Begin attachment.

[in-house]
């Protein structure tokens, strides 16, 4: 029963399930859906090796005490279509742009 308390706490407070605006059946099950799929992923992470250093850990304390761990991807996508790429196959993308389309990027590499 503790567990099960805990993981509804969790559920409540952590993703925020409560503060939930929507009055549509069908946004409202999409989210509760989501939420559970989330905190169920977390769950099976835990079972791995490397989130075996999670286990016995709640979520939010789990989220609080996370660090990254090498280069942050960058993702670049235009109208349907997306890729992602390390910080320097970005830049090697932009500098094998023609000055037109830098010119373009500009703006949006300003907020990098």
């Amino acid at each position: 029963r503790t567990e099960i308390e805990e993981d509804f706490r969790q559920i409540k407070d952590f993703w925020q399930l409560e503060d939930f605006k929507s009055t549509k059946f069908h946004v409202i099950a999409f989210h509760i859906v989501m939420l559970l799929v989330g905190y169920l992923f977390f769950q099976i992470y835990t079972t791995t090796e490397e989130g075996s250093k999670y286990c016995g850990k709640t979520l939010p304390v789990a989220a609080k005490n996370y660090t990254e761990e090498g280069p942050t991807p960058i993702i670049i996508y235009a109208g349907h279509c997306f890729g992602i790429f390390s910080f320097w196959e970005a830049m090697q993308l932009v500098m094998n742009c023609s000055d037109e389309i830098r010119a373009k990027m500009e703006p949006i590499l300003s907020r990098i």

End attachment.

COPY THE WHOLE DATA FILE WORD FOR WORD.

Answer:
[in-house]
């Protein structure tokens, strides 16, 4: 029963399930859906090796005490279509742009 308390706490407070605006059946099950799929992923992470250093850990304390761990991807996508790429196959993308389309990027590499 503790567990099960805990993981509804969790559920409540952590993703925020409560503060939930929507009055549509069908946004409202999409989210509760989501939420559970989330905190169920977390769950099976835990079972791995490397989130075996999670286990016995709640979520939010789990989220609080996370660090990254090498280069942050960058993702670049235009109208349907997306890729992602390390910080320097970005830049090697932009500098094998023609000055037109830098010119373009500009703006949006300003907020990098």
């Amino acid at each position: 029963r503790t567990e099960i308390e805990e993981d509804f706490r969790q559920i409540k407070d952590f993703w925020q399930l409560e503060d939930f605006k929507s009055t549509k059946f069908h946004v409202i099950a999409f989210h509760i859906v989501m939420l559970l799929v989330g905190y169920l992923f977390f769950q099976i992470y835990t079972t791995t090796e490397e989130g075996s250093k999670y286990c016995g850990k709640t979520l939010p304390v789990a989220a609080k005490n996370y660090t990254e761990e090498g280069p942050t991807p960058i993702i670049i996508y235009a109208g349907h279509c997306f890729g992602i790429f390390s910080f320097w196959e970005a830049m090697q993308l932009v500098m094998n742009c023609s000055d037109e389309i830098r010119a373009k990027m500009e703006p949006i590499l300003s907020r990098i």